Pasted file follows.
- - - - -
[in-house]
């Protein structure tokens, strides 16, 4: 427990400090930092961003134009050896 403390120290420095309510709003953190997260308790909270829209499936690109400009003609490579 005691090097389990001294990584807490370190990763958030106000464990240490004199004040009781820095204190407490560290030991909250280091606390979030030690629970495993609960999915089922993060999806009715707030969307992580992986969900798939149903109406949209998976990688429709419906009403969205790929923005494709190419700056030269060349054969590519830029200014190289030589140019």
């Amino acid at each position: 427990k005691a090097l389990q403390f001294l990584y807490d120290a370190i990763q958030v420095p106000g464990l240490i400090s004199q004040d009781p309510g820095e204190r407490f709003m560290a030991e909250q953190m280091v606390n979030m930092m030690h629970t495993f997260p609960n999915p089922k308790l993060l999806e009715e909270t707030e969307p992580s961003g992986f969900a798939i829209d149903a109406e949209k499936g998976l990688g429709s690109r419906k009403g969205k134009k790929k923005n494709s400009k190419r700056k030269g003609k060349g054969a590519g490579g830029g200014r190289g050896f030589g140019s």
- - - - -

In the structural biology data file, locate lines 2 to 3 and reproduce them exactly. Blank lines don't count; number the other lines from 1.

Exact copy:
């Protein structure tokens, strides 16, 4: 427990400090930092961003134009050896 403390120290420095309510709003953190997260308790909270829209499936690109400009003609490579 005691090097389990001294990584807490370190990763958030106000464990240490004199004040009781820095204190407490560290030991909250280091606390979030030690629970495993609960999915089922993060999806009715707030969307992580992986969900798939149903109406949209998976990688429709419906009403969205790929923005494709190419700056030269060349054969590519830029200014190289030589140019």
């Amino acid at each position: 427990k005691a090097l389990q403390f001294l990584y807490d120290a370190i990763q958030v420095p106000g464990l240490i400090s004199q004040d009781p309510g820095e204190r407490f709003m560290a030991e909250q953190m280091v606390n979030m930092m030690h629970t495993f997260p609960n999915p089922k308790l993060l999806e009715e909270t707030e969307p992580s961003g992986f969900a798939i829209d149903a109406e949209k499936g998976l990688g429709s690109r419906k009403g969205k134009k790929k923005n494709s400009k190419r700056k030269g003609k060349g054969a590519g490579g830029g200014r190289g050896f030589g140019s």